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            THE BANKS



William M'Call, Printer, No. 4, Cartwright Place.
                Byrom-street, Liverpool.

Early one summer's morning, along as I did pass,
On the banks of Inverary I met a bonny lass ;
Her hair hung o'er her shoulders broad, her eyes like
stars did shine,
On the banks of Inverary I wish'd she had been mine

I did embrace this fair maid, as long as e er I could ;
Her hair hung o'er her shoulders broad, just like
threads of gold,                             [drops of dew,
Her hair hung o'er her shoulders broad, her eyes like
On the banks of Inverary I'm glad to meet with you,

I pray young man give over embracing of me so,
For after kissing then comes sorrow, after that comes
grief and woe ;                                            [thee,
If my poor heart,should be ensnar'd, and I beguil'd by
On the banks of Inverary, I'm glad you for to see.

Some people say, I know you not, but I Know you,
said she,
Oh the banks of Inverary, to flatter maids like me.
For once I used to flatter maids, but now it must not be
On the banks of Inverary I have found my wife said he

I put my horn unto my mouth, and blew both loud
and shrill,                                            [ter's will,
of my servant men came out, to wait their mas-
will you not consent, this night, my charming
maid said he,
the banks of Inverary, my wedded wife to be !

set my love on horseback, on horseback very high,
e'll go unto some parson, without any more delay,
then will sing all sorts of love, until the day I die,
On the hanks of Irverary where first my love I spied

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              THE POOR



In taking of my walks on a Cold winter's day,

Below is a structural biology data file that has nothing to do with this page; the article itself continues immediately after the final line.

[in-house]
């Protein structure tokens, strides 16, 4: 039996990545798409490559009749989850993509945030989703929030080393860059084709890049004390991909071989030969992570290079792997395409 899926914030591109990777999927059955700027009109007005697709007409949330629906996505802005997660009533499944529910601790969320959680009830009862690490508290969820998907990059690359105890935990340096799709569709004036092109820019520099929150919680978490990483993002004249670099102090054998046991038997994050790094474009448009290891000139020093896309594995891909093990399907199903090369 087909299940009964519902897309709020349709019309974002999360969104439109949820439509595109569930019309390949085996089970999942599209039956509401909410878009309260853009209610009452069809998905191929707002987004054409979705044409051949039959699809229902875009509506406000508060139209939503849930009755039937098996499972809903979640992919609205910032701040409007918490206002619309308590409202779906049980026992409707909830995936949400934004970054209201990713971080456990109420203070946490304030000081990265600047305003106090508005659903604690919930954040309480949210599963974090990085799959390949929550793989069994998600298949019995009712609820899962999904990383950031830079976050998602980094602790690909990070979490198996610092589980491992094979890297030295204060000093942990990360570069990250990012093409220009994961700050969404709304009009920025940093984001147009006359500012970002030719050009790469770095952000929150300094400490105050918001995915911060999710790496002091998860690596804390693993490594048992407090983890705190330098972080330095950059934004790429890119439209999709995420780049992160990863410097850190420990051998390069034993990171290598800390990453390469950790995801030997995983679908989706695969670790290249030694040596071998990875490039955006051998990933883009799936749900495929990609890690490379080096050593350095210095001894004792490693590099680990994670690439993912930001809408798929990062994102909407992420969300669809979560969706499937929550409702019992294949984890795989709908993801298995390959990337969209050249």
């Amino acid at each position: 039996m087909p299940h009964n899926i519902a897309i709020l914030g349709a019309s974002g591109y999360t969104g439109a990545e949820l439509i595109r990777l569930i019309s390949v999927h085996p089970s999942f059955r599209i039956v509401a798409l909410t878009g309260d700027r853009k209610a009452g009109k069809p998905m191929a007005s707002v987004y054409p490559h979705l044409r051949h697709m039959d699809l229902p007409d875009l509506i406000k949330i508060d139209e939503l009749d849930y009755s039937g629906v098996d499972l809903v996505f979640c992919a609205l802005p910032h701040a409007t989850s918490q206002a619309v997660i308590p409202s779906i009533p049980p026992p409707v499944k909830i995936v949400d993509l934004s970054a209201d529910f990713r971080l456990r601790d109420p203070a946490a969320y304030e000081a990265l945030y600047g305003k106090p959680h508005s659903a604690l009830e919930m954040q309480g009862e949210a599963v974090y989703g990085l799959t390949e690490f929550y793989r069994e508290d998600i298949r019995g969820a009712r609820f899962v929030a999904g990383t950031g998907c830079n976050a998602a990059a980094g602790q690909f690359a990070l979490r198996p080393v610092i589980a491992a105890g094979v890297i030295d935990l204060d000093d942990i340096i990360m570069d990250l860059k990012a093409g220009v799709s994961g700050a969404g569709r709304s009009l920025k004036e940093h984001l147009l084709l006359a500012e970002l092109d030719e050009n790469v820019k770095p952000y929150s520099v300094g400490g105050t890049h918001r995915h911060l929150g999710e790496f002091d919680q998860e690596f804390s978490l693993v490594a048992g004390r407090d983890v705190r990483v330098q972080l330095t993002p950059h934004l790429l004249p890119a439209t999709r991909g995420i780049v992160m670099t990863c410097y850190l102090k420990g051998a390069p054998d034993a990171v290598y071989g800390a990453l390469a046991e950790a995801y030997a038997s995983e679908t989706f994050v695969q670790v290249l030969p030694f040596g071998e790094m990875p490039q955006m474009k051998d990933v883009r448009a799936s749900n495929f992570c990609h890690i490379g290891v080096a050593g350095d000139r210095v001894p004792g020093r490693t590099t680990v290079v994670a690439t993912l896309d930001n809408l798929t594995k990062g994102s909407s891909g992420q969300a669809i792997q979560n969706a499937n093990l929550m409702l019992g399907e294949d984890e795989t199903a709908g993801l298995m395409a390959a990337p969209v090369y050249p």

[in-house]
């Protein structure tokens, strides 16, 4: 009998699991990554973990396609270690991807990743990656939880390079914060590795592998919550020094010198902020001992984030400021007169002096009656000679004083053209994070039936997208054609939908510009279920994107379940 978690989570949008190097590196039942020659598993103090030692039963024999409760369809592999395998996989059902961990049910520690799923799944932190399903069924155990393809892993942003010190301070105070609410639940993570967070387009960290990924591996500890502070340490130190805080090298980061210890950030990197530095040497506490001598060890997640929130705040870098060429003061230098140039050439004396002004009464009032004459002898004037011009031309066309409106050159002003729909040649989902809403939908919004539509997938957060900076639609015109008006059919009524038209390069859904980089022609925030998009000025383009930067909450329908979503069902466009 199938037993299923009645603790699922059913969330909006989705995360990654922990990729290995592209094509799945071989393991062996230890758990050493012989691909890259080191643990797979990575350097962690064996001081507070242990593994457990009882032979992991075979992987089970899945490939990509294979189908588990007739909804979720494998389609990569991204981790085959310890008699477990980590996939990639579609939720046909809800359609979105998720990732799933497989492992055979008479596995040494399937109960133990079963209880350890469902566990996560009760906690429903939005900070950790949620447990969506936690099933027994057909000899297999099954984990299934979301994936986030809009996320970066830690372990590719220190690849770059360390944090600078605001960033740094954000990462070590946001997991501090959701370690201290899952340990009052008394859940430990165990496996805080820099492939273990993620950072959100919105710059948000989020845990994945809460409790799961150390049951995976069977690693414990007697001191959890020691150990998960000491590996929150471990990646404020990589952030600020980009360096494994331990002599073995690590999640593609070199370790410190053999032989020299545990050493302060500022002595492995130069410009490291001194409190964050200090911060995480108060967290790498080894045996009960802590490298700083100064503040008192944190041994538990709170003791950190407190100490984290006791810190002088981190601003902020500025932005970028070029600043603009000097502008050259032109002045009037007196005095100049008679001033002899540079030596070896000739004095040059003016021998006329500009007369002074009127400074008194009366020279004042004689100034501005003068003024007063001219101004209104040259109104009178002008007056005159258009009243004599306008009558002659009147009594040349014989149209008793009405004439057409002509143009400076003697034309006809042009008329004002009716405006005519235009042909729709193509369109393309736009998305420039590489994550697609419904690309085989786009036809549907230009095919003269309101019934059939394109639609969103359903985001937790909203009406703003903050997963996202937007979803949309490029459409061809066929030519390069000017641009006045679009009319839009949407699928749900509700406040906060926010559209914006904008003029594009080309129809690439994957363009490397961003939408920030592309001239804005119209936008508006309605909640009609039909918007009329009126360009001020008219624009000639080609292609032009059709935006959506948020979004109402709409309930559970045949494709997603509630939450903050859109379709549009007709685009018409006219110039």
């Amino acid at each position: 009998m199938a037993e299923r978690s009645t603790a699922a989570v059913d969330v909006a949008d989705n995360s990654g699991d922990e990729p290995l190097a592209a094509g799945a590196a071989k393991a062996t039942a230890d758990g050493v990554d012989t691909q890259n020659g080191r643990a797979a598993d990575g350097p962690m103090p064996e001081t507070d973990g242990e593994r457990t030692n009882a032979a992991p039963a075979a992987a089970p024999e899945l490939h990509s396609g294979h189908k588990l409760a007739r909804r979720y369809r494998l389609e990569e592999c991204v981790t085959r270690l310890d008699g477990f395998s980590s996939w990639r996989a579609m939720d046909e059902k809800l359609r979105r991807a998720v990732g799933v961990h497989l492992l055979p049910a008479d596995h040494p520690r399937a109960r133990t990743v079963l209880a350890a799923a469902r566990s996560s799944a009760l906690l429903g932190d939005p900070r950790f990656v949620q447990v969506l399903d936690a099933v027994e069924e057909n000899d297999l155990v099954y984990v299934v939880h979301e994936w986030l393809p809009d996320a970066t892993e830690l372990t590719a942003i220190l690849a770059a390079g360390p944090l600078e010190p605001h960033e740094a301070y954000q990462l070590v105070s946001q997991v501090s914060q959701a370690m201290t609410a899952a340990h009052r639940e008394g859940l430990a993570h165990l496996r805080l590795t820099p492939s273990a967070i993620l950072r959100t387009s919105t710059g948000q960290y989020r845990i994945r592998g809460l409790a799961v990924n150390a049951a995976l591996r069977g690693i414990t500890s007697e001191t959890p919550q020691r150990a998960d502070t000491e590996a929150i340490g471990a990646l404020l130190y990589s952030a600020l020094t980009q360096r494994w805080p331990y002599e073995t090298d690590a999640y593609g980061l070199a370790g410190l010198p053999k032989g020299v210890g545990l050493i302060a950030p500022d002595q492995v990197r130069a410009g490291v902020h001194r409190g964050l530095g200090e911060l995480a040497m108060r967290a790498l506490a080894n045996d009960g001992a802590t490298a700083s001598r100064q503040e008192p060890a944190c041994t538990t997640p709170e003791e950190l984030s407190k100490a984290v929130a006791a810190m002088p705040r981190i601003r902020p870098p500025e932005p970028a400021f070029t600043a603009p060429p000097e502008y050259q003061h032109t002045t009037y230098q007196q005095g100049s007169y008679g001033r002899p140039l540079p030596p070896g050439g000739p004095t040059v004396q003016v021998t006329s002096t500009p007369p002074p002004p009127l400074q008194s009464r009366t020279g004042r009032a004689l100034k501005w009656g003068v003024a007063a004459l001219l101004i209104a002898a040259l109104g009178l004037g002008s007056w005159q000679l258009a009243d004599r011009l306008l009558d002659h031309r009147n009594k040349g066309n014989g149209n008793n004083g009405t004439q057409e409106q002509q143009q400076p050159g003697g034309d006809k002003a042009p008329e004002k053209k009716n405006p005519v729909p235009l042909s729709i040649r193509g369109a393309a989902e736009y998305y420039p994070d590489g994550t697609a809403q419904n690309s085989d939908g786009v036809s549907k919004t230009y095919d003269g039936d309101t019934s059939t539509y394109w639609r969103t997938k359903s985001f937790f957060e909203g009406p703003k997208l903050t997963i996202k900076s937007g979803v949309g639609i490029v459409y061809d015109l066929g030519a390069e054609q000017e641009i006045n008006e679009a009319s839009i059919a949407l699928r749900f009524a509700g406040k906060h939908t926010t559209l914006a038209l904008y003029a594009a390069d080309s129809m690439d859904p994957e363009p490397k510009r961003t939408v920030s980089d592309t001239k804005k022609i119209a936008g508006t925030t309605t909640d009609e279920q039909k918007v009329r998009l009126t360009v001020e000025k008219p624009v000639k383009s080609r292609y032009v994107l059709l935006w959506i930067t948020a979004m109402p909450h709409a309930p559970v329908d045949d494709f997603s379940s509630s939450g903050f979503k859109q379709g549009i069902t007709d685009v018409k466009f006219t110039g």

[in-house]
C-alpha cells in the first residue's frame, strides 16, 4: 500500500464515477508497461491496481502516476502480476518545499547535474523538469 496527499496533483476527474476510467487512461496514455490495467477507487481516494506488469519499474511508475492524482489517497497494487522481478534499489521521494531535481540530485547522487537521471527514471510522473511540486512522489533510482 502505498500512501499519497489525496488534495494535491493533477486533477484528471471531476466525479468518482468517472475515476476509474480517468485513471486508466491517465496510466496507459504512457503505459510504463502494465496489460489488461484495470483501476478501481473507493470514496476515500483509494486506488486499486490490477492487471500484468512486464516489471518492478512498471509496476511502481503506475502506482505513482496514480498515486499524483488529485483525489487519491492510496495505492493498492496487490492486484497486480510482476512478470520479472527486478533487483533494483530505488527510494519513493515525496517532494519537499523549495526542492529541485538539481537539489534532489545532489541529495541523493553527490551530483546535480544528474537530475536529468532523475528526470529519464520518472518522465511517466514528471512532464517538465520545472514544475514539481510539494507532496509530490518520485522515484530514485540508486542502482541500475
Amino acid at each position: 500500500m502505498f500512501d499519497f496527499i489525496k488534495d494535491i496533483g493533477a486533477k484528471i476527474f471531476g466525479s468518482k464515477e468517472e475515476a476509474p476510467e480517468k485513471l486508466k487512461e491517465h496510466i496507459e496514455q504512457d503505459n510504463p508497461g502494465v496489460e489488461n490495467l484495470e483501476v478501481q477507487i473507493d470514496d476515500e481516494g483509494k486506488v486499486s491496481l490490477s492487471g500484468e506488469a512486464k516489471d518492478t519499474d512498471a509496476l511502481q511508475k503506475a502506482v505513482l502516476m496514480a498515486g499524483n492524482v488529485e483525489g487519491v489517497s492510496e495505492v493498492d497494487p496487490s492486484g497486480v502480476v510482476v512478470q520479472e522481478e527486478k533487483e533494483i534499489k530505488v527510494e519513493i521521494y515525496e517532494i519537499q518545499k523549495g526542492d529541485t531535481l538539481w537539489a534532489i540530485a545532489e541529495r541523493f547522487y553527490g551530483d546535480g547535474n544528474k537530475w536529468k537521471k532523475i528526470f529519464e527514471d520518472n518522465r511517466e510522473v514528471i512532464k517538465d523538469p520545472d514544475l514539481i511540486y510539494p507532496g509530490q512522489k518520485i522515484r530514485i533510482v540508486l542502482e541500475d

Thro' the fields and the lanes I wended my way,
Till I arrived at a hovel both rustic and wild,
I heard a voice say, I'm a poor drunkard's child

In this lonely place I am doomed to die,
There's no one to help me, there's no one comes nigh
I'm shivering with cold and distracted tho' wild,
Kind heaven look down on a poor drunkard's child.

My clothes are all ragged and tattered and torn
I'm despised, dejected, forsaken, and forlorn.
The world on me frowns, all seemeth unkind,
No sympathy's shown to the poor drunkard's child.

When I used to attempt with the children to play,
They fled from my presence and shunned my way,
To make me a playmate, alas ! they recoil'd,
And often cried out that's a poor drunkard's child.

My mother did die in a workhouse hard by,
Left me a poor orphan to weep and to sigh,
Broken-hearted she died, look'd to heaven & smil'd,
Crying Jesus protect thee my poor drunkard's child,

My father he used to spend all our store,
Which caused our misery and made us so poor,
But his glass soon ran out, and God not reconcil'd,
He died frantic and left me a poor drunkard's child

O Jesus, my Saviour, unfold thy bless'd arms,
Receive me with love, and endear with thy charms.
Take my soul to bless'd mansions to live in thy smile
And thy praises I'll sing tho a poor drunkard's child

Poor drunkard, I pray thee, strong liquor spurn,
Shun all vicious habits, strive virtue to learn,
Be a husband, a father, both loving and kind,
'T will be a balm to thy soul and peace to thy mind

So now to conclude, and finish my song,
I hope what I've penn'd you'll not think me wrong.
Tho' I am left distress'd I will not turn out wild,
I'll show a good example tho a poor drunkard's child